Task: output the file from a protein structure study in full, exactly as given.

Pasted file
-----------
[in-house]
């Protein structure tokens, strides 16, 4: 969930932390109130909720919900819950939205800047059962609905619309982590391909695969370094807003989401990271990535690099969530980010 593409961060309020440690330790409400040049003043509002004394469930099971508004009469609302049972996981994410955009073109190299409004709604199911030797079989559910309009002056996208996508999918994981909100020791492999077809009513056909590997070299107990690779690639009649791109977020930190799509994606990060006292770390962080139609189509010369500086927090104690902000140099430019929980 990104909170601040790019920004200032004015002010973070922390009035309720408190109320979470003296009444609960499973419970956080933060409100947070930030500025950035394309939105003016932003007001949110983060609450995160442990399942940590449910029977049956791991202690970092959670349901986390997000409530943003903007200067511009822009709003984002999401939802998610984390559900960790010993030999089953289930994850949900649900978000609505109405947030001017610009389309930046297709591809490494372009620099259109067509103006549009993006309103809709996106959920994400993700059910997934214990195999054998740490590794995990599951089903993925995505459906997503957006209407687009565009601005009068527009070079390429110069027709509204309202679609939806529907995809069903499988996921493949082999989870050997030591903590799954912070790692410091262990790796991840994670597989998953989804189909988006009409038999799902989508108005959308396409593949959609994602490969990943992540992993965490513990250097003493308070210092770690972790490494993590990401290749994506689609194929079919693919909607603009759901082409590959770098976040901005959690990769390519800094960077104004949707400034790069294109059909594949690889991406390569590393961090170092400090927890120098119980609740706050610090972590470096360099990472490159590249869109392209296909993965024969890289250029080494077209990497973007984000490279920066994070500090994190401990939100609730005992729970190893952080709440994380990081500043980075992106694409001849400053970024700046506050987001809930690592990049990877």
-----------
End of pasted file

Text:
[in-house]
């Protein structure tokens, strides 16, 4: 969930932390109130909720919900819950939205800047059962609905619309982590391909695969370094807003989401990271990535690099969530980010 593409961060309020440690330790409400040049003043509002004394469930099971508004009469609302049972996981994410955009073109190299409004709604199911030797079989559910309009002056996208996508999918994981909100020791492999077809009513056909590997070299107990690779690639009649791109977020930190799509994606990060006292770390962080139609189509010369500086927090104690902000140099430019929980 990104909170601040790019920004200032004015002010973070922390009035309720408190109320979470003296009444609960499973419970956080933060409100947070930030500025950035394309939105003016932003007001949110983060609450995160442990399942940590449910029977049956791991202690970092959670349901986390997000409530943003903007200067511009822009709003984002999401939802998610984390559900960790010993030999089953289930994850949900649900978000609505109405947030001017610009389309930046297709591809490494372009620099259109067509103006549009993006309103809709996106959920994400993700059910997934214990195999054998740490590794995990599951089903993925995505459906997503957006209407687009565009601005009068527009070079390429110069027709509204309202679609939806529907995809069903499988996921493949082999989870050997030591903590799954912070790692410091262990790796991840994670597989998953989804189909988006009409038999799902989508108005959308396409593949959609994602490969990943992540992993965490513990250097003493308070210092770690972790490494993590990401290749994506689609194929079919693919909607603009759901082409590959770098976040901005959690990769390519800094960077104004949707400034790069294109059909594949690889991406390569590393961090170092400090927890120098119980609740706050610090972590470096360099990472490159590249869109392209296909993965024969890289250029080494077209990497973007984000490279920066994070500090994190401990939100609730005992729970190893952080709440994380990081500043980075992106694409001849400053970024700046506050987001809930690592990049990877």